The Challenge of Wealth
By Dr. Meir Tamari
Shimon bar Yochai taught, “The Olah is only brought for evil thoughts”. Said Rabbi Levi, “This is explicit in the verse ‘HaOlah (that which cometh) into your mind, shall not be to worship wood and stone’ (Ezikiel, 20:32)” (Midrash Rabbah, Vayikra 7:3). “The Olah atones for non-fulfillment of positive mitzvoth (like the person who forgot to give charity or to put on tefillin) or for a negative mitzvah related to a positive one (the injunction against closing ones hands not to give charity), both errors only in thought” (Talmud Bavli, Yoma 36a). It is clear that there is punishment for the sinful thought process. “You shall not covet” is after all one of the Ten Commandments and it is obviously aimed at thought crimes.
Such thoughts are the primary factor in all our actions since ‘the thought is father to the deeds’. This is particularly the case in economic immorality. The desire for wealth is a positive and beneficial one and that desire is the force which motivates people to produce and to acquire wealth and economic assets. It brings in its wake progress and prosperity, Our Rabbis’ once caught the Evil Inclination and imprisoned him. They thought that now only good would motivate Man, only to find that there wasn’t even one fertilized egg to be found and people were simply not making any effort to develop the world and to engage, amongst other things, in economic activity. This means that thoughts about other peoples’ wealth or standard of living would be a positive thing because it would encourage us to try and emulate them. However, that is only one side of the coin. The down side of those thoughts is that the chase after an ever rising standard of living often causes us to achieve unethically, what we can not obtain through ethical means. The slippery slope of greed is constant and greed is after all one of the main sources of business immorality. In Pirkei Avot (Chapter 5, Mishnah 13) the rasha is defined not as one who takes another’s possessions, but as one who lusts after them, saying “What’s mine is mine and what’s yours is (also) mine”.
The Rambam codified the legal situation of these thoughts insofar as economics and business are concerned. “One who covets and exerts social or any other kind of pressure on the owner to sell, even though he pays market price, and there is no punishment since there has been no illegal action, nevertheless his atonement requires a korban. (Hilkhot Gezeilah VeAveidah, Chapter 1: Halachot 9-11)
The problem is how to punish one for these thoughts, or for that matter how is somebody supposed to know that another person has such thoughts. The example given by the Codes is the story of Navot and his vineyard, as described in 1 Kings, Chapter 21. Navot had a vineyard adjacent to the home of the King Ahab in Jezreel, which the King coveted. His pressure on Navot to sell it to him or to exchange it for a far superior vineyard was of no avail. The King, in the language of the Tanach, was depressed, refused to eat or drink and turned his face to the wall in a monumental sulk. His non-Jewish queen, Jezebel, promised to get the vineyard for him; and so cure him of his frustration. She brought trumped up charges of blasphemy against Navot, and on the evidence of bribed witnesses, Navot was found guilty and put to death. His property, including his vineyard became the property of the Crown. When King Ahab went to take possession of the vineyard, which he had coveted, he was met by the Prophet Elijah who challenged him, saying, “Hast thou murdered and also come to take possession?”. First comes the coveting, then the pressure on the owner to part with his property, and if he does not do so it leads to murder.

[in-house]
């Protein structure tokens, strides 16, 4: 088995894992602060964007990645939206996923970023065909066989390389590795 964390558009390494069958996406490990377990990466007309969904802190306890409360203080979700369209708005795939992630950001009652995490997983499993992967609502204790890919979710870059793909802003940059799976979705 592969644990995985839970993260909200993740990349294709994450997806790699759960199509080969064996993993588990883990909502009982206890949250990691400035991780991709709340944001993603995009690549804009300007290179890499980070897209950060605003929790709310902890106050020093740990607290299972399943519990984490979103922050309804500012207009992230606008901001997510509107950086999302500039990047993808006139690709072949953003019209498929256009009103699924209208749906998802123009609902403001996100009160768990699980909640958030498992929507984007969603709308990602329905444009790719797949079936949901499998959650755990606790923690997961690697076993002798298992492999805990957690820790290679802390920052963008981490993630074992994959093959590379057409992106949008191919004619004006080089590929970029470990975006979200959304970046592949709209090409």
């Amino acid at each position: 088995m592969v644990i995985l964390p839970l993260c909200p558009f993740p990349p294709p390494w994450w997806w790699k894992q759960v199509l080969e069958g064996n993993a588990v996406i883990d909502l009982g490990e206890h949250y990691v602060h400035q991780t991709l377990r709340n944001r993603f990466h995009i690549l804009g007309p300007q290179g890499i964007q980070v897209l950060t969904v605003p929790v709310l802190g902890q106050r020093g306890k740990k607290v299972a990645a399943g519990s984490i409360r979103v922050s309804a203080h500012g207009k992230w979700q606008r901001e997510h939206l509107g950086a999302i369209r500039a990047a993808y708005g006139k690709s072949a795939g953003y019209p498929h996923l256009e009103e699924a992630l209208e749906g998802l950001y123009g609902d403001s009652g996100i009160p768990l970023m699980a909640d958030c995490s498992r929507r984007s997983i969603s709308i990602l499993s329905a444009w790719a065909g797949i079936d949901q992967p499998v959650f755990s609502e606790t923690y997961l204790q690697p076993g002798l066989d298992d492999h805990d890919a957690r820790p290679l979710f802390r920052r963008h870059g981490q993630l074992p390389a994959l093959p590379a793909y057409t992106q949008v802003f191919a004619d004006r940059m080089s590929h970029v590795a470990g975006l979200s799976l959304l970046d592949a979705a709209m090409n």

These thoughts are always influenced by the standard of living of the surrounding society and the high pressure persuasion of the advertising industry in both the written and electronic media. More becomes better than less and we are convinced that we never have enough. The average person finds it almost impossible to withstand these pressures whereby wants, which are unlimited, are translated into needs. Then we have to devote more time and more effort to find the means to fund our new requirements. We become slaves then to our needs and have to satisfy them either through moral and legal means; where these are insufficient, we will do so through immoral and unethical ones.
These pressures do not absolve us from unethical or immoral thinking in the economic sphere; they only make it more difficult for the individual to withstand them.
Copyright © 2002 by Rabbi Meir Tamari and Project Genesis, Inc.
Dr. Tamari is a renowned economist, Jewish scholar, and founder of the Center For Business Ethics (www.besr.org) in Jerusalem.